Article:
5 rrrrencah 5 rrrasa (nak sebut kena ikut slang sher..heheh)
How does a simple, small-town lad become a cook show host on national television? With a good head on his shoulders, a positive outlook on life, a persevering spirit, a determined fixation on pursuing his dreams and the willingness to jump at any opportunity. And, of course, having a love for food!
Chef Sherson Lian, who is of British and Chinese parentage, is the host of the Malay cook show, 5 Rencah, 5 Rasa on TV3. The show features mostly Malay cuisine and Lian hosts the show in fluent Malay.
He attributes his passion for cooking to his mother, who is herself, a fantastic cook and fluency in Bahasa Malaysia to just being Malaysian.
“Food,” explains Sherson “can be a platform for so many things”. And one of the "things" that food can do, according to him, is to build better relationships.
“In our country, the various races regularly meet in a working capacity. But those are just obligatory working relationships. However, to learn a dish, you have to go beyond that obligatory working relationship. You have to lower your pride. Hence you move from an impersonal relationship to a more personal one."
By doing the show, he hopes -- as a Chinese cooking Malay food – to encourage other Malaysians to learn to cook one another’s dishes and through that, foster better relationships with one another
But, what actually got him into cooking? Need that arose out of adversity.
In 1994, at the time of the global economic crisis, Sherson’s father's jewellery business took a plunge, because no one wanted to buy jewellery then.
To support her family financially, Mrs Lian opened a small café along Old Klang Road. The café was so small, it did not even have a kitchen. All the cooking had to be done at home and then brought to the café where it was heated up using an oven.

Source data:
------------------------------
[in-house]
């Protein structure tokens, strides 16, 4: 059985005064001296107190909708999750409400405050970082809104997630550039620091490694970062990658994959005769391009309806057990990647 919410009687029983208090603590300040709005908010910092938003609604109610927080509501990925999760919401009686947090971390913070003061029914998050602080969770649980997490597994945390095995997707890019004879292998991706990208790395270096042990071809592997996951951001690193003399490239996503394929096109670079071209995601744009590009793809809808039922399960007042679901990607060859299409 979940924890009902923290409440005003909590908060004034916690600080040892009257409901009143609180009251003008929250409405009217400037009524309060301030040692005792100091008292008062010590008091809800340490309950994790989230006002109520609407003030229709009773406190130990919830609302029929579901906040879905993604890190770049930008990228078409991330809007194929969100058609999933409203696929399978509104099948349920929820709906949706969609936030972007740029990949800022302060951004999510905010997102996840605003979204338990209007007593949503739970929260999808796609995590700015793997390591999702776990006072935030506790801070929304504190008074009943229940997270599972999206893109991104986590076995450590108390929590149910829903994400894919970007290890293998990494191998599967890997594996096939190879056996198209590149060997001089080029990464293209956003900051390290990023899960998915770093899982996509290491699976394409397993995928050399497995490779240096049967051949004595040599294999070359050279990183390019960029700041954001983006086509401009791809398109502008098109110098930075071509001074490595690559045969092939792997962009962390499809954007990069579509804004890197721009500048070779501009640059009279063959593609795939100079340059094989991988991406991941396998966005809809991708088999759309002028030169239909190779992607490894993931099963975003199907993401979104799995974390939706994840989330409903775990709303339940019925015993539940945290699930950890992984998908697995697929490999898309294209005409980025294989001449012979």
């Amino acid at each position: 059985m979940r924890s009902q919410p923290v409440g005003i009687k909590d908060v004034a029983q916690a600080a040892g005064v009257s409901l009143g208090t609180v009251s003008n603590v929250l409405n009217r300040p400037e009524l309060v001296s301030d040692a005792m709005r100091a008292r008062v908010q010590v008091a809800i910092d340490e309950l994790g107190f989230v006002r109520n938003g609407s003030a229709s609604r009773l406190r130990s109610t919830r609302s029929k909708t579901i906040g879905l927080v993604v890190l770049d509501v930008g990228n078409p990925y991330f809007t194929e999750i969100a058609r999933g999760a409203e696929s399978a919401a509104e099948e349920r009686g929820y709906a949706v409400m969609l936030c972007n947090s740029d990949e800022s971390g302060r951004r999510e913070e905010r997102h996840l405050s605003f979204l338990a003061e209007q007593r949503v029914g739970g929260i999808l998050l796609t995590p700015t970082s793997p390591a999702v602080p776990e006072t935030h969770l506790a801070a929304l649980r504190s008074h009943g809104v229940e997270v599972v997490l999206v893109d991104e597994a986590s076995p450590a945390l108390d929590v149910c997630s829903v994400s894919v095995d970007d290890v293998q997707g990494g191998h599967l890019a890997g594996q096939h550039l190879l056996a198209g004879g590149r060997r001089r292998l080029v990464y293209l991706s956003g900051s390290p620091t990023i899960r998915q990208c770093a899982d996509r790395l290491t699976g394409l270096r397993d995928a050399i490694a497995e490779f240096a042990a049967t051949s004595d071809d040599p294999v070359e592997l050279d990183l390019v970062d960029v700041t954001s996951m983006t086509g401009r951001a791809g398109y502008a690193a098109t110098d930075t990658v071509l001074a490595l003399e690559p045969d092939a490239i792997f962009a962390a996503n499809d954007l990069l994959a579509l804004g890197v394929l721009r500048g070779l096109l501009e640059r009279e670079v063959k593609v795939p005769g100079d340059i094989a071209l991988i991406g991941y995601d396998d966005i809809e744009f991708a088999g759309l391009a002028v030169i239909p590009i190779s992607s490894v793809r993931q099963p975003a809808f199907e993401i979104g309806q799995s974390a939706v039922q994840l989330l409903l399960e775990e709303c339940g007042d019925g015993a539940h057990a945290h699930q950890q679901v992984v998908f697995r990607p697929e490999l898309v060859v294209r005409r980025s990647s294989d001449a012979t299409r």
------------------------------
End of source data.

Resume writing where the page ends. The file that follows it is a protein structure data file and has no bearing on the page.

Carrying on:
Being the eldest of his three siblings, Sherson had to help out. At the age of 10, he had learnt how to peel onions and garlic for his mother, and by 12, he was serving customers, wiping tables and learning to cook.
As business in the café picked up, Mrs Lian decided to upgrade – she bought the lot next door, built a kitchen and transformed her tiny café into a restaurant.
Her special roti john quickly became a popular favourite among the locals. Mr Lian took on a business partner and, together, they opened a few more restaurants in Kajang and Ampang and hired chefs to manage them.
Sherson spent all his school holidays helping his family run their flourishing restaurant business. With a passion for food and cooking ingrained in him from a young age, Sherson went from restaurant to restaurant, picking up recipes and skills from different chefs.
Finally, at 17, upon completing SPM, Mr Lian saw the potential in his son and his love for the culinary arts, and gave Sherson a restaurant of his own to manage.
It was no small feat to manage a restaurant, but the encouragement and support of his father, who allowed him the space to make his own decisions, gave him the confidence to overcome the challenges he faced.